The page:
Unexpected twists make 2008 an epochal year

The financial crisis, war on two fronts, and, above all, the US election make 2008 historic.

By , Staff writer of The Christian Science Monitor

Here's the way the world looked last January: Hillary Rodham Clinton was a lock to win the Democratic nomination for president, and probably the election, too. The economy wasn't great, but it wasn't awful, either – many experts thought we'd avoid global recession. Meanwhile, Iraq seemed a lost case five years after the US invasion. And the price of gas? Hoo boy. It had passed $3 a gallon and was galloping upward, no limit in sight.

A lot has happened in the intervening months, hasn't it? If nothing else, 2008 showed that conventional wisdom isn't always terribly wise.

A year that promised to be merely important turned out to be epochal, as the US elected its first African-American president, and developed nations plunged into a frightening financial crisis, causing China and other emerging powers to question the verities of US-style capitalism itself.

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Iraq got better; Afghanistan got worse. Gas went up, then down. Fidel Castro faded away. Michael Phelps won the most gold medals at a single Olympics, ever.

Above all, the year saw the reemergence of state power, as governments from Tokyo to Washington pumped huge amounts of taxpayer cash into national firms. Laissez-faire probably isn't finished, as French President Nicolas Sarkozy claimed. But as they feel their way toward the post-slump era, world leaders may have a new regard for the limits of economic ideology, and for the dangers, as well as the benefits, of global trade and financial flows.

"Fate presents an opportunity wrapped in a necessity: to modernize multilateralism and markets. We must seize it," said World Bank President Robert Zoellick in an address to his Board of Governors this fall.

Perhaps the fraud revealed at the beginning of the year should have been a tip-off. On Jan. 19, the French bank Société Générale discovered and began unraveling a series of what it later called "massive fraudulent directional positions." A week later, French police arrested a junior trader named Jerome Kerviel and charged him with losing $7 billion via unauthorized financial activity.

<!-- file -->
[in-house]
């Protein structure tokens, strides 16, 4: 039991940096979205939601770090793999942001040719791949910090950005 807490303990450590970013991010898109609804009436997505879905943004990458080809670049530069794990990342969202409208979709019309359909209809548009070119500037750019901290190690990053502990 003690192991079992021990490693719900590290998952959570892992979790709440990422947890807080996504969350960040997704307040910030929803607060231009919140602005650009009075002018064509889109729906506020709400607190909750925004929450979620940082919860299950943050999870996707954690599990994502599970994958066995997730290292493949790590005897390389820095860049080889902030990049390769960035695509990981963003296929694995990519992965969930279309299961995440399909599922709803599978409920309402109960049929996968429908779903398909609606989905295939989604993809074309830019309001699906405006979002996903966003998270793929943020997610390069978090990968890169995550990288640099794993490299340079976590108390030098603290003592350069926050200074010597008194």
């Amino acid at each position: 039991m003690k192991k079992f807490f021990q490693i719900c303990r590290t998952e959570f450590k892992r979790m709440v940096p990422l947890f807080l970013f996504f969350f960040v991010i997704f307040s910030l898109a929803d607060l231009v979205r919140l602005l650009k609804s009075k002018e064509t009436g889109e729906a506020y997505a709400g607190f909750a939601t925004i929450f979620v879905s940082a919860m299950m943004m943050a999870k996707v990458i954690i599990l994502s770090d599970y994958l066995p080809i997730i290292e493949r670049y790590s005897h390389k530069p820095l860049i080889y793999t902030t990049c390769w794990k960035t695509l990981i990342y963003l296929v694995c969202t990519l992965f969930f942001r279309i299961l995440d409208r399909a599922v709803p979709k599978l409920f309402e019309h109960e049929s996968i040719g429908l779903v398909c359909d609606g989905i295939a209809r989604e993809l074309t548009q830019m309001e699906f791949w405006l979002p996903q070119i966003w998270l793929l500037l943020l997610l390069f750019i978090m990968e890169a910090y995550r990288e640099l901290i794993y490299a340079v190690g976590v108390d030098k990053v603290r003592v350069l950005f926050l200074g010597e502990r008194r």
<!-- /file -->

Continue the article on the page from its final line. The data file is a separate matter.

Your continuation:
The lost sum was larger than the bank's total market capitalization, and at the time the biggest such fraud in history. By the end of the year, however, it was easily topped, as US financier Bernard Madoff was arrested Dec. 11 and charged with running a $50 billion Ponzi scheme, a swindle in which early investors are paid off with money from later ones.

It's possible that the alleged Madoff fraud will end up as not just the biggest bank scam, but among the most expensive individual criminal acts of all time.

But in truth, the biggest events of 2008 were not so much one-off actions as culminations of trends that had been building for years.

Even the election of Barack Obama can be seen as the result of a lengthy process. US disapproval of President Bush's job performance has been low for years, in large part due to the grinding war in Iraq.

Bush's job approval ratings, as measured by the Gallup Poll, peaked at 90 percent of Americans in the wave of patriotism that followed the attacks of 9/11. Since then it has been a steady slide, to a low of 25 percent just prior to the election.

Voters were ready for major change

Americans seemed ready for a change in party in the White House. Not that Republicans didn't try – remember Rudy Giuliani, who insisted that he'd win the Jan. 29 GOP Florida primary because of the state's many retired New Yorkers? He got crushed. And Mitt Romney, who had money and hair, but in the end, not enough supporters.